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Climate Action 2009-2010


TRANSPORT BIOFUELS 146 Rapeseed can be used to create clean biofuels. EUROPEAN SUSTAINABILITY SCHEME FOR BIOFUELS The EU has promoted biofuels since the late 1990s, when the first renewable energy strategy was adopted. Specific legislation on the promotion and use of renewable transport fuels followed in 2003. With the new Climate and Energy Package, the legal framework for the promotion and use of renewable energy, including biofuels, is the new Renewable Energy Directive. With this piece of legislation, the EU has set an example in the area of biofuels. In the Commission we are of course well aware of the debate surrounding the overall sustainability of biofuels. For that reason, the 10 per cent binding target for renewable energy use in transport is accompanied by a set of binding sustainability criteria for biofuels produced or consumed in the EU. This is the first time that binding sustainability criteria have become law and we hope that this will encourage other biofuel producer and consumer countries in the world to follow the same path. The EU biofuel sustainability criteria contains a minimum greenhouse gas saving requirement expressed in a comparison to the use of conventional fuels (35 per cent, rising to 50 per cent in 2017 and 60 per cent in 2018 for new installations). In this way we can be sure that only those biofuels that lead to real reductions in greenhouse gas emissions are promoted. The criteria also include a ban (for biodiversity reasons) on using biomass from primary forest, nature protection areas or highly biodiverse grassland, and (for carbon stock reasons) on using biomass from land that was previously wetland, forest or undrained peatland. The biofuel sustainability scheme also requires companies to report on what environmental and social impact has resulted from increased biomass use for biofuel production. The Commission has started to monitor and report regularly on the impact of an increased demand for biofuels on the social sustainability in the EU and third countries, and the availability of foodstuffs at affordable prices, in particular in developing countries. Similarly, we will keep an eye on land and labour issues related to the increased demand for biofuels in the EU and in third countries. Looking forward to second-generation biofuels Today most biofuels used in the EU are so-called first generation biofuels. They are produced from rapeseed, wheat, sugar beet and sugarcane. We thus clearly recognise the need to promote more advanced technologies, in particular second generation biofuels produced from waste, residues and ligno-cellulosic material. The contribution from these technologies counts double towards our target, making it easier to reach. The European approach to the support of advanced technologies has also been confirmed in the Strategic Energy Technology (SET) plan, which foresees a better coordinated and streamlined support to key areas, such as bioenergy and second generation biofuels. The EU research budget is the main tool used by the European Commission to support the development of innovative energy technologies and their subsequent deployment in the market. With the adoption of the sustainability rules for biofuels and bioliquids, the Commission is committed to exploring the possibility of adopting a similar sustainability approach to other uses of biomass for energy purposes. This work is ongoing. The aim is to publish a report and, if appropriate, a proposal for a scheme for biomass sustainability by the end of this year. FROM LEGISLATION TO ACTION The adoption of the Climate and Energy Package – one of the highest priorities under the first Barroso Commission’s mandate – has confirmed the determination of the EU to move towards a low carbon economy in which renewable energies, including biofuels for transport, play a significant role. “ This is the first time that binding sustainability criteria have become law and we hope that this will encourage other biofuel producer and consumer countries in the world to follow the same path “ The emphasis is now on moving to implementation and action on the ground as the targets are truly ambitious. Meeting them will require a change in our approach to energy supply and consumption. We all have a huge challenge in front of us, a challenge which we can only successfully overcome with strong and determined efforts at all levels. New legal requirements The new legal requirements for sustainable biofuel production will put new demands on European producers and international biofuel producers exporting to Europe. For Member States’ governments and administrations it will mean new evaluation and control functions. In this VISIT: WWW.CLIMATEACTIONPROGRAMME.ORG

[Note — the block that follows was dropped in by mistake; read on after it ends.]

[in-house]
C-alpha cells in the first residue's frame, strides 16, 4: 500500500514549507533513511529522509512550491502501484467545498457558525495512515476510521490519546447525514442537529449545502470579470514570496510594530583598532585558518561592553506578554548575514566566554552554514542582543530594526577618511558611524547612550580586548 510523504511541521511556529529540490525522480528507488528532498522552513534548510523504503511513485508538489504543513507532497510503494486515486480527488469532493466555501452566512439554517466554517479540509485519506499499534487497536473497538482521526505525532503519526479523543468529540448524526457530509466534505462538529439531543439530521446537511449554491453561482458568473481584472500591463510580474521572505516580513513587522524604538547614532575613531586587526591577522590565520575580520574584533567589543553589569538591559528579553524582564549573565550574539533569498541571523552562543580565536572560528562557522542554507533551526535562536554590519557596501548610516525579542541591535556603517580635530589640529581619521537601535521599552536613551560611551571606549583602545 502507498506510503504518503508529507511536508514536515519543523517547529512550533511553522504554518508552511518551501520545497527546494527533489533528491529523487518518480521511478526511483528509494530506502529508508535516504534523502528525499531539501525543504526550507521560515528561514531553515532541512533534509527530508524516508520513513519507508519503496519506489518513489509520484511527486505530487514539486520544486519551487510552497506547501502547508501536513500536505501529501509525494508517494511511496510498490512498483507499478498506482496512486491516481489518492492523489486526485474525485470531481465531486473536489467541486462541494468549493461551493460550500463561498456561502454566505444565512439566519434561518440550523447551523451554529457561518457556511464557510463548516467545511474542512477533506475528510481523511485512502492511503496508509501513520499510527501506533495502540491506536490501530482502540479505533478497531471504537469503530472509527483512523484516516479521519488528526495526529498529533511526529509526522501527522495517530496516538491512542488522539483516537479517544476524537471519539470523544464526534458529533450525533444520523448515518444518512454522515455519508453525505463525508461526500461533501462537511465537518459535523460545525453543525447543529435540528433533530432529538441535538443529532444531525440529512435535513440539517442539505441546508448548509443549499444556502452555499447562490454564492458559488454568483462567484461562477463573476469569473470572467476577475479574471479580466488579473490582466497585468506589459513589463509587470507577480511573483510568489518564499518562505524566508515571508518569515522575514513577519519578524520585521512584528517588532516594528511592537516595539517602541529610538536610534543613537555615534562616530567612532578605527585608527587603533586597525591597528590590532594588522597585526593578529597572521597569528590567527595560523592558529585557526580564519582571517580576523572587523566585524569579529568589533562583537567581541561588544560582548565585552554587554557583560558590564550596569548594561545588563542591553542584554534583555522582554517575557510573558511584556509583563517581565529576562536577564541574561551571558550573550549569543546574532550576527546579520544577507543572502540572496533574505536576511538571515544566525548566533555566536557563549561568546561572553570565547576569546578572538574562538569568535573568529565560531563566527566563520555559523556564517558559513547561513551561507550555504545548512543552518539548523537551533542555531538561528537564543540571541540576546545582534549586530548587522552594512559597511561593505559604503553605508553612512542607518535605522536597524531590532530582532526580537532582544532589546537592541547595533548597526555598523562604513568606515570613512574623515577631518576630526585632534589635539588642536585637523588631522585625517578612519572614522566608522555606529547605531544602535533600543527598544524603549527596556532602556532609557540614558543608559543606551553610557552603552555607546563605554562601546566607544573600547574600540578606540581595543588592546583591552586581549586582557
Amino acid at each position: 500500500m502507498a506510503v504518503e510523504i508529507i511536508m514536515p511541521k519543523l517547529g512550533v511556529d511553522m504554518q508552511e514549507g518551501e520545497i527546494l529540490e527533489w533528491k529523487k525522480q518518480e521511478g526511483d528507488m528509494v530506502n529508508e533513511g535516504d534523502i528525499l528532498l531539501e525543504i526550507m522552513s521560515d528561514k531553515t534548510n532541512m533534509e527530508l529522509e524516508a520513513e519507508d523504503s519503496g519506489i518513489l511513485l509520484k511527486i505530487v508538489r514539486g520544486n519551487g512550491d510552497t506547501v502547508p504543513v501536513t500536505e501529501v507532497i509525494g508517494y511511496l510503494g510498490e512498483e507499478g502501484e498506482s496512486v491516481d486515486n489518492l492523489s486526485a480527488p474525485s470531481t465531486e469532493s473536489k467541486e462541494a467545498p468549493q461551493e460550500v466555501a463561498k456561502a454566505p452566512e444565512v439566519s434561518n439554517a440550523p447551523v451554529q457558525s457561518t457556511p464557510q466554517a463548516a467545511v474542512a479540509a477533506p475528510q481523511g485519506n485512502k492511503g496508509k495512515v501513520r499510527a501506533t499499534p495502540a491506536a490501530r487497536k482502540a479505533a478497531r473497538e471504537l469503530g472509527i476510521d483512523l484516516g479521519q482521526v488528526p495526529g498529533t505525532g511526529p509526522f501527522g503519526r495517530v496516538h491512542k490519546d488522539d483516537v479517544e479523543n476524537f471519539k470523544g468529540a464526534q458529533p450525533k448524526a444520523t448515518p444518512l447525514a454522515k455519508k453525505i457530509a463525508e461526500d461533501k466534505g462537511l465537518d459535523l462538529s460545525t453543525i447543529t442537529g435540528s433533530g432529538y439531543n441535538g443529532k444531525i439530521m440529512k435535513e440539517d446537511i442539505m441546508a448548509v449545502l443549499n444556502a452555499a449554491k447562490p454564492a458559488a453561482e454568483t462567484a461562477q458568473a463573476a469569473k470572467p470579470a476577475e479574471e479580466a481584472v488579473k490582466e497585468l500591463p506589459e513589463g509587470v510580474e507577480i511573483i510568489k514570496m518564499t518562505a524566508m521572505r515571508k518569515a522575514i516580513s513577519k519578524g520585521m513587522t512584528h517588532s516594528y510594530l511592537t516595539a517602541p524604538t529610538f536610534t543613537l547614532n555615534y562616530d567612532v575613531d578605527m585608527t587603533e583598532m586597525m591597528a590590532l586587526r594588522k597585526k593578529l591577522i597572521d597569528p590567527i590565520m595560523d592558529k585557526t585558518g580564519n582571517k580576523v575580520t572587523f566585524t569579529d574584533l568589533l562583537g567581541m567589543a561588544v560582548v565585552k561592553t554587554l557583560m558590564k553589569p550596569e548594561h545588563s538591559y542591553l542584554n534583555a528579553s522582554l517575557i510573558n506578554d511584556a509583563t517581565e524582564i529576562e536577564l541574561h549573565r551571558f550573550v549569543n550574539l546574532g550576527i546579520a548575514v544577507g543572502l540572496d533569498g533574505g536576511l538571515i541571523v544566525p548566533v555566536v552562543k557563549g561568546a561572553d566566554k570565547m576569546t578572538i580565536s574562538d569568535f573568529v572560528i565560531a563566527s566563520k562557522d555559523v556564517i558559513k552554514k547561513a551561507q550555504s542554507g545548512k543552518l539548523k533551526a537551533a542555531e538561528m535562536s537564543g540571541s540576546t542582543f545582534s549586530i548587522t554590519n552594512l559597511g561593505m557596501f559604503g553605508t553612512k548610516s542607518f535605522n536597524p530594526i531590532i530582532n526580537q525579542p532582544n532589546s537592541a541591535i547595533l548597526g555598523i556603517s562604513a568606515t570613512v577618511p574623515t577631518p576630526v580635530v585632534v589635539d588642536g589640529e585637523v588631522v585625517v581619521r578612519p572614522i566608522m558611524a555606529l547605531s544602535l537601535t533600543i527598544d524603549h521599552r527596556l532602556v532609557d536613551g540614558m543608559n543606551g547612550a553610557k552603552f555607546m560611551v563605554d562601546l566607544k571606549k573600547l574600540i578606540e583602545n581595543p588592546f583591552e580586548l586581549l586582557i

TRANSPORT multi-level framework, the European Commission has also committed to regularly monitor and report to the European governments and elected representatives of the European Parliament on the implementation of the European biofuel sustainability criteria and the impact of an increasing biofuel production. Our work on the implementation of the new scheme is well on track. We are currently working out the practical guidance for the EU and third country producers to help them in adapting to the environmental criteria and to the numerous information compilation and reporting tasks in order to document each step in their biofuel production pathway. We have also engaged in dialogue with international partners in view of facilitating the compliance with EU rules for biofuel producers from third countries. Last but not least, the Commission is studying the indirect land use change phenomenon associated with increased biofuel production. This work, which could result in new policy proposals, will be completed next year. we should be by 2050 – and to agree on how to get there. In so doing we should put a strong emphasis on the transport sector – it has too long been the black sheep of the family when it comes to reducing CO 2 emissions. The transport system’s almost exclusive reliance of fossil fuels must change radically in the decades to come. In addition to an increase in the use of biofuels, tighter links with the electricity system represent another aspect of this transformation. A better integration of the energy and transport systems will, together with a much stronger focus on renewables and on using energy more efficiently, be key in bringing us onto a truly sustainable path where the needs for energy services can be met without putting the global climate, the environment and the prosperity of our children and grandchildren at jeopardy. Facing the challenges ahead Our experience in designing the EU sustainability scheme proves that it is not easy to be a pioneer. Once acclaimed for their potential environmental benefits, biofuels have come under fire over the last few years for allegedly causing damage to the environment, influencing the commodity markets and posing risks to food insecure developing countries. The EU has not remained silent in this debate. From the very outset our biofuels policy has been designed to include sustainability requirements, and these sustainability safeguards have been built up during the legislative process. The European Commission has been entrusted by the Member States and the European Parliament to remain active in the scientific debate on the merits and impacts of increased biofuels use. We are also actively working with our international partners to promote the sustainable production of biofuels not only within the EU, but also on a global scale. “ The transport system’s almost exclusive reliance of fossil fuels must change radically in the decades to come “ While the challenges that we have to tackle are daunting, they also represent nothing less than the industrial opportunity of this century. It takes courage to seize this opportunity. I am proud to see European companies investing in renewable energy projects in the EU and beyond its borders. Preparing for the decarbonisation of the EU’s energy sector remains a key priority on our political agenda. Investments in energy infrastructures last for decades. It is therefore necessary to start thinking about where Author Matthias Ruete has been the European Commission’s Director-General for Energy and Transport since 2006. He joined the European Commission some twenty years ago and held a variety of positions dealing with the internal market, EU enlargement, industrial and research policy, and energy and transport policy before attaining his current role. Matthias Ruete holds a PhD in law following studies in Germany and the UK. Before joining the European Institutions, he lectured on European and international law in the UK. Organisation The Directorate-General for Energy and Transport is responsible for developing European policies in the energy and transport sectors within the European Commission. Policies need to take into account safety and security, economic and environmental factors, as well as social needs and the international dimension of these issues. The Directorate-General, which has a staff of more than 1,200 people, carries out these tasks in many different ways including: developing strategic policies; proposing new and monitoring the implementation of existing EU law; encouraging voluntary agreements and the exchange of best practices; co-financing infrastructure in the Trans-European energy and transport networks; and running financial support programmes. Enquiries Tel: +32 22 96 62 93 Fax: +32 22 98 41 72 Email: Website: index_en.htm BIOFUELS 147 VISIT: WWW.CLIMATEACTIONPROGRAMME.ORG